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Bipolar disorders and schizophrenia: discrete disorders?

Bipolar disorders and schizophrenia: discrete disorders?

Background: With similarities in heritability, neurobiology and symptomatology, the question has been raised whether schizophrenia and bipolar disorder are truly distinctive disorders or belong to a continuum. This narrative review summarizes common and distinctive findings from genetics, neuroimaging, cognition and clinical course that may help to solve this ethiopathogenetic puzzle. Methods: The authors conducted a literature search for papers listed in PubMed and Google Scholar, using the search terms “schizophrenia” and “bipolar disorder” combined with different terms such as “genes”, “neuroimaging studies”, “phenomenology differences”, “cognition”, “epidemiology”. Articles were considered for inclusion if they were written in English or Spanish, published as full articles, if they compared subjects with schizophrenia and bipolar disorder, or subjects with either disorder with healthy controls, addressing differences between groups. Results: Several findings support the hypothesis that schizophrenia and bipolar disorder are discrete disorders, yet some overlapping of findings exists.

The evidence for heritability of both SZ and BD is obvious, as well as the environmental impact on individual manifestations of both disorders. Neuroimaging studies support subtle differences between disorders, it appears to be rather a pattern of irregularities than an unequivocally unique finding distinguishing schizophrenia from bipolar disorder.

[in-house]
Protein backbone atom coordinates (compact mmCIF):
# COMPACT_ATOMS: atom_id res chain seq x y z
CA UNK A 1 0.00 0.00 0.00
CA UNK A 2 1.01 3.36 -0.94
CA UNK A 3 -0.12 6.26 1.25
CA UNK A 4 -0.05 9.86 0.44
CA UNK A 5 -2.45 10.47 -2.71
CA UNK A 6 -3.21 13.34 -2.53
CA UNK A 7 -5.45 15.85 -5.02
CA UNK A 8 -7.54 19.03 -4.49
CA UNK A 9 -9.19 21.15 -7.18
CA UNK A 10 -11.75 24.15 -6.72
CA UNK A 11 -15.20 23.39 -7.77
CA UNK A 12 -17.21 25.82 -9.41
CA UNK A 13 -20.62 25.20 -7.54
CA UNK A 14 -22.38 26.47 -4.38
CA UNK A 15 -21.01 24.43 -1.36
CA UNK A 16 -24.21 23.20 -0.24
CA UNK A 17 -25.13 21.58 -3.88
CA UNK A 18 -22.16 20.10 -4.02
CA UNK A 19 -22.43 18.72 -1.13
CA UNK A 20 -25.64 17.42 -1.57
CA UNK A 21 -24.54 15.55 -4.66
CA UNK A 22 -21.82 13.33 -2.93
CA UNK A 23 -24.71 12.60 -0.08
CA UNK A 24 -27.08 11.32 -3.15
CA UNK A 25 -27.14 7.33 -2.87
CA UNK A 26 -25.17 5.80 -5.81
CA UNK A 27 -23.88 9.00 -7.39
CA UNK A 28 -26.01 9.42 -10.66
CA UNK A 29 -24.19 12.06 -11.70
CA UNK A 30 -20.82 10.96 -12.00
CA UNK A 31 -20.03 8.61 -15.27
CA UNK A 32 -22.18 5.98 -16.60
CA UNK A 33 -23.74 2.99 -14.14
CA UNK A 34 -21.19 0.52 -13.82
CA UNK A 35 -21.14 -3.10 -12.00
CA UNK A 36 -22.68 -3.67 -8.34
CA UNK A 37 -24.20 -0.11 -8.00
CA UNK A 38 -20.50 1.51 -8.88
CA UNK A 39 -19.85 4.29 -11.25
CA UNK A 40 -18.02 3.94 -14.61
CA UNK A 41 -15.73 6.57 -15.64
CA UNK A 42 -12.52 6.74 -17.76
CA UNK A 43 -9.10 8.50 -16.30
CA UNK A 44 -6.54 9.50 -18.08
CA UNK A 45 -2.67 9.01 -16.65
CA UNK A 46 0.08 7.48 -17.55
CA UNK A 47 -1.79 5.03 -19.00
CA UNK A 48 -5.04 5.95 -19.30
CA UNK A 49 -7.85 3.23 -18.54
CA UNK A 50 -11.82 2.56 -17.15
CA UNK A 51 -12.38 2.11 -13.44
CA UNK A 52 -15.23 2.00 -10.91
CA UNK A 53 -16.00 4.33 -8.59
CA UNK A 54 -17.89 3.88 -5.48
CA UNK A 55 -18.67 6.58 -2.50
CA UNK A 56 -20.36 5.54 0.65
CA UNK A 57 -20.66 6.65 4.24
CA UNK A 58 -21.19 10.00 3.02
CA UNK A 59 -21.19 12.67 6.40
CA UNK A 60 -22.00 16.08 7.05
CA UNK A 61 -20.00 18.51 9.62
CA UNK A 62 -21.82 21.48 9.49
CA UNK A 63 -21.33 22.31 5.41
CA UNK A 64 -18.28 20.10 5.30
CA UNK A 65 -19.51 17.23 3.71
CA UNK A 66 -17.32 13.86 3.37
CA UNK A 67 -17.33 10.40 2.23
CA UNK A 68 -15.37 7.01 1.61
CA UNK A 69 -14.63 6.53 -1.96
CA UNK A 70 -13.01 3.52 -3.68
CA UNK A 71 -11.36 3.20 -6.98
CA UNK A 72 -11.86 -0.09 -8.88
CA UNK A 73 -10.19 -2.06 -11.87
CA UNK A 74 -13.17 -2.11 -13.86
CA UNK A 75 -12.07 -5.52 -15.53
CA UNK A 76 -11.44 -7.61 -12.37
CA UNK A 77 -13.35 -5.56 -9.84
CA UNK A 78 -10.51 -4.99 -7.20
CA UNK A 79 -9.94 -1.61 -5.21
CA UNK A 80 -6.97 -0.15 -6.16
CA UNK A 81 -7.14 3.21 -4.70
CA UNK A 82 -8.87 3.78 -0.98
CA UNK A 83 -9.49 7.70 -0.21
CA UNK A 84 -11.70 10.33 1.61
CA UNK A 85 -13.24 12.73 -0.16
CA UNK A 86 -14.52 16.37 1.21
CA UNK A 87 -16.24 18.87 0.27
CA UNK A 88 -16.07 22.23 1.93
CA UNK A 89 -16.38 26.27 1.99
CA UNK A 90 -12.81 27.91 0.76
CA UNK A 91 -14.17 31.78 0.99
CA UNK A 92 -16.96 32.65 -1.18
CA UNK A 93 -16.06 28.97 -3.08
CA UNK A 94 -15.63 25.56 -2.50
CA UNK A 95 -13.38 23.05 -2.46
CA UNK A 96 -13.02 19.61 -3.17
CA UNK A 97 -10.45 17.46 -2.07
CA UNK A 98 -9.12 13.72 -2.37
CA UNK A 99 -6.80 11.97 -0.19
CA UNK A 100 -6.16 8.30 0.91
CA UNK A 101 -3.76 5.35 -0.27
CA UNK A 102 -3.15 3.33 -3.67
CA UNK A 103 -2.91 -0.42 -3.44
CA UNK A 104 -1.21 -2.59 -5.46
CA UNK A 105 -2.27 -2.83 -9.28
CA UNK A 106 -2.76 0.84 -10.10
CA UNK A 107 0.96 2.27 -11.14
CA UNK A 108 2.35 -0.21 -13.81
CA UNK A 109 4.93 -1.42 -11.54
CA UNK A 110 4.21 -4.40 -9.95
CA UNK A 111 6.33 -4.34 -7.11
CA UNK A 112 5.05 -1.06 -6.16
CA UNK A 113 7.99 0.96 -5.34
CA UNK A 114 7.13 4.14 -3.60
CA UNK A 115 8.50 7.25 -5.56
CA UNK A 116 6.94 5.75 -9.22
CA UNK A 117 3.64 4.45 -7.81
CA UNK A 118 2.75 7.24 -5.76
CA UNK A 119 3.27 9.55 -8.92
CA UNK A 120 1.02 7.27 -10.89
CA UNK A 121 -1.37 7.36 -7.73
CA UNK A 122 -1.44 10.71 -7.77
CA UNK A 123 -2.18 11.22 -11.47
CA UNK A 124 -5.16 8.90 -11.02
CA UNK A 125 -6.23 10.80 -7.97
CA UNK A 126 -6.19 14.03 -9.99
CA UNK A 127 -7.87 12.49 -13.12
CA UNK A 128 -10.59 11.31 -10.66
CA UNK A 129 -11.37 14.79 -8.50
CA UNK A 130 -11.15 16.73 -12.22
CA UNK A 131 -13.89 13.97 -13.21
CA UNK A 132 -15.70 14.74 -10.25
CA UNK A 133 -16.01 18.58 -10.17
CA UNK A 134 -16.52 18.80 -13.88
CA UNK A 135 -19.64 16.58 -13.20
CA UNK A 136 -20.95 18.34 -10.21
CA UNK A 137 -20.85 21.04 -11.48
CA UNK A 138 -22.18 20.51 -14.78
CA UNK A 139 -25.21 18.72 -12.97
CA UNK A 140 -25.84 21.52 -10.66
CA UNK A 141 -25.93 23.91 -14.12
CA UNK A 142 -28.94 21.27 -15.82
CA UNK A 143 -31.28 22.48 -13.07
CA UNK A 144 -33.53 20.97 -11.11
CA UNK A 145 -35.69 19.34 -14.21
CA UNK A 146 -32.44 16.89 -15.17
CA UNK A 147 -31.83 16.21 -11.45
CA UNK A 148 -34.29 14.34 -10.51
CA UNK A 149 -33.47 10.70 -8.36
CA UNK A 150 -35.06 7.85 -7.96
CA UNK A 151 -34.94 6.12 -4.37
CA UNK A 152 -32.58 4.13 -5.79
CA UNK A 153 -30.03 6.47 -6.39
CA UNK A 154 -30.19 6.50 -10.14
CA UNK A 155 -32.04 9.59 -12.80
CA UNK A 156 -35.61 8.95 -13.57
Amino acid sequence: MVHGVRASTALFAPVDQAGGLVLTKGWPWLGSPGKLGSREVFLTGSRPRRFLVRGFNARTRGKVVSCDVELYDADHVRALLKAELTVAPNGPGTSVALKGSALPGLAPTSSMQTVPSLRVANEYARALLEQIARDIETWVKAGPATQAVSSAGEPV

The cognitive profile displays differences between disorders in certain domains, such as premorbid intellectual functioning and executive functions. Finally, the timing and trajectory of cognitive impairment in both disorders also differs. Conclusion: The question whether SZ and BD belong to a continuum or are separate disorders remains a challenge for further research. Currently, our research tools may be not precise enough to carve out distinctive, unique and undisputable differences between SZ and BD, but current evidence favors separate disorders. Given that differences are subtle, a way to overcome diagnostic uncertainties in the future could be the application of artificial intelligence based on BigData. Limitations: Despite the detailed search, this article is not a full and complete review of all available studies on the topic.

The search and selection of papers was also limited to articles in English and Spanish. Selection of papers and conclusions may be biased by the personal view and clinical experience of the authors.

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